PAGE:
Rose Hill, Massena Central partnering with goal of safe, drug-free schools
Thursday, January 31, 2013 - 6:37 am

MASSENA—Counselors begin work Feb. 5 as Rose Hill Adolescent Chemical Dependency Program and Massena Central School partner to help the district ensure safe and drug-free schools.

The ultimate goal is helping Massena students be more successful.

The school district’s Safe and Drug Free Schools Committee -- which includes residents, board of education members, administrators, nursing staff and guidance counselors – has recognized that helping students with possible drug and alcohol problems would be a great step forward, according to a news release from the district.

Some students do not have insurance and, oftentimes, families don’t know where to find services in the community. Under this new agreement, Rose Hill, doing business as Can Am Youth Services, will provide free substance abuse evaluations and treatment referrals for any student or parent that is seeking help for a child in the district.

Starting Tuesday, Feb. 5, Jen Barron, a certified alcohol and substance abuse counselor (CASAC), will be at Massena High School every Tuesday to provide evaluation services and subsequent referrals for families if students need further treatment.

If a student discloses an abuse problem to school staff, the school may, with parental consent, refer the student to Barron.

Parents wishing to get help for their children without disclosing the request to the school may contact her directly.

Barron will have an office in the high school and may be reached directly at 764-3700 ext. 3188.

The partnership addresses three concerns expressed by the Safe and Drug Free Schools Committee:

• Students who need to get into treatment: How are they to be evaluated and referred, with some certainty, to the services that they need?

• Students need more education and prevention than they have ever had before.

• Students need some type of aftercare when coming out of treatment. Normally the recommendation is to change surroundings, but they will come back to the same environment with the same challenges and struggles. What kind of support can better help them come back to stay clean and sober?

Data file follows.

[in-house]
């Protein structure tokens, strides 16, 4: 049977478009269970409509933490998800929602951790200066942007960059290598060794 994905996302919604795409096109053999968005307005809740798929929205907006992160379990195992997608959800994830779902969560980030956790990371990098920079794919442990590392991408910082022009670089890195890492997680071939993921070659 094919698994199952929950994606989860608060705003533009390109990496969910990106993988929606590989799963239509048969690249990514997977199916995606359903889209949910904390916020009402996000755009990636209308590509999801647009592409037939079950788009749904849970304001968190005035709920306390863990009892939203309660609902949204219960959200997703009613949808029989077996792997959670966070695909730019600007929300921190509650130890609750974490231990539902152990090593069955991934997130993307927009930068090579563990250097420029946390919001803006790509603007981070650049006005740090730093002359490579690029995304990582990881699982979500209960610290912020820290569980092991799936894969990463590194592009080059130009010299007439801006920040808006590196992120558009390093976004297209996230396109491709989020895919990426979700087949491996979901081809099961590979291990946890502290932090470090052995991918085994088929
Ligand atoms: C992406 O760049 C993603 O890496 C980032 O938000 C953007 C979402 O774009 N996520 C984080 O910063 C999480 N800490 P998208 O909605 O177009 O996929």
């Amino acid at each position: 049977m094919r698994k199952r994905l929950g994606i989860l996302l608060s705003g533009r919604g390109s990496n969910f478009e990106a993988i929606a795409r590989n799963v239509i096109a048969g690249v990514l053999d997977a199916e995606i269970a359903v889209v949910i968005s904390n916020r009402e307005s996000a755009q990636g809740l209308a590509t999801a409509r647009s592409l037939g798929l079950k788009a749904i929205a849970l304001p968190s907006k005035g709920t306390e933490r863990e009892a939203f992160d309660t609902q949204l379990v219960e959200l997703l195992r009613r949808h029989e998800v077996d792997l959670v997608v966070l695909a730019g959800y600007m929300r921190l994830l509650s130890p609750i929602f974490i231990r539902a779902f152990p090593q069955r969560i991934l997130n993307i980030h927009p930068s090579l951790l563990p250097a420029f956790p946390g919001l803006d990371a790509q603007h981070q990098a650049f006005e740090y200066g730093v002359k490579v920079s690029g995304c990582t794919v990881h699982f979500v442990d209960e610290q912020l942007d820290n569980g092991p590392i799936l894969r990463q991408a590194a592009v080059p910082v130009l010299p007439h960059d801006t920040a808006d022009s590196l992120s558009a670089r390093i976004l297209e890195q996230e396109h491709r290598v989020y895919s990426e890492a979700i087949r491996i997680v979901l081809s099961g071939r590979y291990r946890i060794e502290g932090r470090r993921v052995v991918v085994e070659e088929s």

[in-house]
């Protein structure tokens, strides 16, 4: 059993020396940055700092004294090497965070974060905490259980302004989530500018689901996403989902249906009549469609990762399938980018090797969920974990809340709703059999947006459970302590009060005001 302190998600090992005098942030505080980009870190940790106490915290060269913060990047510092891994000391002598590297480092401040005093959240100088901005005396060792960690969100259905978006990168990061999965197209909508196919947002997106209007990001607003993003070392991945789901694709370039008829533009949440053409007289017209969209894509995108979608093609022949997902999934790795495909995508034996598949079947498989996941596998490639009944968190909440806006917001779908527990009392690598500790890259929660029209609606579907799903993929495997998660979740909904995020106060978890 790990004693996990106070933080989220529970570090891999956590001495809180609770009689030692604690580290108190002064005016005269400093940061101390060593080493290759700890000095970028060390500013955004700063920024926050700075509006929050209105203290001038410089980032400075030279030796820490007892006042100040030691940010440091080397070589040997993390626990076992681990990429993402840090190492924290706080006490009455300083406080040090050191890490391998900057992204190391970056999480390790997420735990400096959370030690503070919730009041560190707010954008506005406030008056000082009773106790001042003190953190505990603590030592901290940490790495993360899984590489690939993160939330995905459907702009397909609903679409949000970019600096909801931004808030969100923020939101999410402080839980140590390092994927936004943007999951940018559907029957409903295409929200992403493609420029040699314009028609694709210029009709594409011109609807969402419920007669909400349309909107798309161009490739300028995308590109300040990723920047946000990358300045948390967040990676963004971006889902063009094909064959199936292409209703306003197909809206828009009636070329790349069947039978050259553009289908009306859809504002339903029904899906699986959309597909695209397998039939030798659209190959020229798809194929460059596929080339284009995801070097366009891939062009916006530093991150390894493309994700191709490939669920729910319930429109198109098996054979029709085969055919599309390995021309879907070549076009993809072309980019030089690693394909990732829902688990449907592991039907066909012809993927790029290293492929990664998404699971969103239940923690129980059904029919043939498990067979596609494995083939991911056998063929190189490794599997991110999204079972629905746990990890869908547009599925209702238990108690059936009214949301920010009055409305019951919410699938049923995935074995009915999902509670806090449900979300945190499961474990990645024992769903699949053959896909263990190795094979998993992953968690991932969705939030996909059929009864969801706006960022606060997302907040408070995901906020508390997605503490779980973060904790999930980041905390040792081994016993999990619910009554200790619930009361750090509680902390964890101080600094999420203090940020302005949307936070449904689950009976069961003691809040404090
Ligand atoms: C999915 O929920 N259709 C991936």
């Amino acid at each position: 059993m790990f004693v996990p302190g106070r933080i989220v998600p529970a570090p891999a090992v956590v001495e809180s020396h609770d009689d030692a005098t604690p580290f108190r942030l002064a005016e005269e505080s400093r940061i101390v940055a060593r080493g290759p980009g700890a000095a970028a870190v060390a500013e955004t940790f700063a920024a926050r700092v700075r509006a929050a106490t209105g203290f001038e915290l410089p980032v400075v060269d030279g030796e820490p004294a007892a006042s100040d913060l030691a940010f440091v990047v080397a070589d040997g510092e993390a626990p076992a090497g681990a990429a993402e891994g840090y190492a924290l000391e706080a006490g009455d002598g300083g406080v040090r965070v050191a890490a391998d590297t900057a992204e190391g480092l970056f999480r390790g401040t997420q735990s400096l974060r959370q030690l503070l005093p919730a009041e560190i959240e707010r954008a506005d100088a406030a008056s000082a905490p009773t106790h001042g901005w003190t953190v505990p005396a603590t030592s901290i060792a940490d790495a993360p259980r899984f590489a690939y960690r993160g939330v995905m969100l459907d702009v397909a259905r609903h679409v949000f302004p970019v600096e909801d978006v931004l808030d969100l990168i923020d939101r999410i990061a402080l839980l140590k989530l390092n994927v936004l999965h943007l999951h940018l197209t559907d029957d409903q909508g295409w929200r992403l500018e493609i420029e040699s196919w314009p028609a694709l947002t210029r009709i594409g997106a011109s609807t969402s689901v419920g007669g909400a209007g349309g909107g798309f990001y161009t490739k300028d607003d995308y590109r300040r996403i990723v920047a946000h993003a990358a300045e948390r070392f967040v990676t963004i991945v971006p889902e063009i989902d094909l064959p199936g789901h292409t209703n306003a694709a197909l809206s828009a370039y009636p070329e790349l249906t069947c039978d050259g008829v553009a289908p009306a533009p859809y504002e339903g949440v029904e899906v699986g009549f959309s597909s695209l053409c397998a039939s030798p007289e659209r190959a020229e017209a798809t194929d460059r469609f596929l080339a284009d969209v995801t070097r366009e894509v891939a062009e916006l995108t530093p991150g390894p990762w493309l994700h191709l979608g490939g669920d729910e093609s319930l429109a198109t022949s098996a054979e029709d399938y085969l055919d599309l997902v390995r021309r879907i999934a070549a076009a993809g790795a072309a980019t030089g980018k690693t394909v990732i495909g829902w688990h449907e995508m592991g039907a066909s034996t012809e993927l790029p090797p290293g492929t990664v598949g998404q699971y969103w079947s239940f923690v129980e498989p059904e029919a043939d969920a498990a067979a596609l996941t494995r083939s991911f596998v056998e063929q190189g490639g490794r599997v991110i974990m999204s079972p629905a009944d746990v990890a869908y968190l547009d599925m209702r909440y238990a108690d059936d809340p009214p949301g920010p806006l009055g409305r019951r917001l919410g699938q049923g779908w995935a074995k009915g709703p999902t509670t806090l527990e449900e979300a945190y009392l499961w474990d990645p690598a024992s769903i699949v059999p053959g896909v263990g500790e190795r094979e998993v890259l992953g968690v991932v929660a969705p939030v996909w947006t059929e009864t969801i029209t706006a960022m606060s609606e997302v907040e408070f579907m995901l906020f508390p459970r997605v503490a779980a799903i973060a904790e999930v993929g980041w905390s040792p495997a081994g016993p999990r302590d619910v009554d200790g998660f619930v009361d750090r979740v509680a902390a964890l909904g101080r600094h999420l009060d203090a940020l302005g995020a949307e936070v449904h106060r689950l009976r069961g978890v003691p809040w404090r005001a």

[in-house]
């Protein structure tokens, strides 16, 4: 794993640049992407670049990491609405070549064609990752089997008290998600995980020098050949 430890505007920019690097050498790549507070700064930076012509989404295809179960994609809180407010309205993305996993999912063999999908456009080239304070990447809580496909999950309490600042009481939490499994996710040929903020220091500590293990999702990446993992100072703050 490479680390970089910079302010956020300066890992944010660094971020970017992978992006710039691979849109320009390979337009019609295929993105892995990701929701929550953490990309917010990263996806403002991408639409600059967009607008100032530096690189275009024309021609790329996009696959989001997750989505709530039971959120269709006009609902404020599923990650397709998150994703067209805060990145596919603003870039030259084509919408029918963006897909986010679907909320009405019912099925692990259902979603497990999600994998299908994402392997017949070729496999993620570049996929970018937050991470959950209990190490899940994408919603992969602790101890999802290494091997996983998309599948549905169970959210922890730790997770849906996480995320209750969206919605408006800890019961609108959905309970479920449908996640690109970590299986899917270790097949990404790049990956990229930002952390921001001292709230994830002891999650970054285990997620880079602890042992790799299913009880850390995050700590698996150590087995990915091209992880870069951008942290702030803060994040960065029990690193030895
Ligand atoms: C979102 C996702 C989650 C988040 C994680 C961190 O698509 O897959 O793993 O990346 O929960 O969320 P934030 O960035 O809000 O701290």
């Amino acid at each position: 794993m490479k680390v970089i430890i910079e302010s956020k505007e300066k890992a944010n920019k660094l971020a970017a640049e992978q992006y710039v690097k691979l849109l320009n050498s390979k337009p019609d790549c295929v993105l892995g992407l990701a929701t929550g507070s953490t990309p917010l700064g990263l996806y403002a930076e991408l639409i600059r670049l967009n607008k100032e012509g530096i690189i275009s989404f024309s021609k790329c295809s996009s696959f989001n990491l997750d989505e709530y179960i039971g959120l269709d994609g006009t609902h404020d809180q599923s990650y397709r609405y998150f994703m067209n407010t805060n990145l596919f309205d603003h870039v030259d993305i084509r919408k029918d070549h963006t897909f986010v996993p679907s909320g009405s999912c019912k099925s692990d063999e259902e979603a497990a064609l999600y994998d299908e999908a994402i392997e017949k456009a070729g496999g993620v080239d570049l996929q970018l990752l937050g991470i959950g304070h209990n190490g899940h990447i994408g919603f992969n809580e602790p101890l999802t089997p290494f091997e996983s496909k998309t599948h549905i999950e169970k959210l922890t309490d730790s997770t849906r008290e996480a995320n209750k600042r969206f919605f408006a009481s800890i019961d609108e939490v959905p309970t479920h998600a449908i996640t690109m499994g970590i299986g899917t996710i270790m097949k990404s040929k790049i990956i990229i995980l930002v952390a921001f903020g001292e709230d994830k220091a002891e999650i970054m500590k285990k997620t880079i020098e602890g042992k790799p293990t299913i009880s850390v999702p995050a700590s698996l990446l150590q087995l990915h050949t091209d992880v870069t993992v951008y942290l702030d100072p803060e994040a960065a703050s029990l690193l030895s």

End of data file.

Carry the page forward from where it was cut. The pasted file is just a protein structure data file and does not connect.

Barron will not only provide free evaluations, but will help students and families find inpatient and outpatient help. She also plans to work with students who have come out of treatment, to help them transition back to school.

The school anticipates that addressing substance abuse problems will help those students refocus on schooling and healthy relationships. With improved health and more positive attitudes, students’ grades will likely improve.

Also starting in February, Rose Hill Clinician Laurel Jay will begin leading the “Amazing Alternatives” program for J.W. Leary Junior High School seventh graders. The program provides drug and alcohol education and guides students in positive decision making.

“Sixth graders have the DARE program and eighth graders have Health class – our seventh graders have no mechanism in place for any substance abuse education at all and Ms. Jay will help bridge that gap,” said Guidance Counselor Nicole LaPage.

The seventh graders will pick two students in each class to lead group discussions, class games, problem solving and role-playing exercises. The goal will be for students to learn ways to resist the use of alcohol and to encourage each other to find alcohol-free alternatives.

The relationship with Rose Hill was the brainchild of the Safe and Drug Free Schools Committee. When bureaucracy threatened to derail the plan, High School Assistant Principal Rick Norris offered to help. Mr. Norris and Ms. LaPage met with Tina Buckley of Rose Hill in October to work out the details. Mr. Norris focused on getting district approval.

“This was a team effort. The Safe and Drug Free Schools Committee, Nichole LaPage, Tina Buckley from Rose Hill, Superintendent Clough and I each played a role in getting it established. Working together, we put something in place so children can get the help necessary to make thing better for themselves,” said Norris.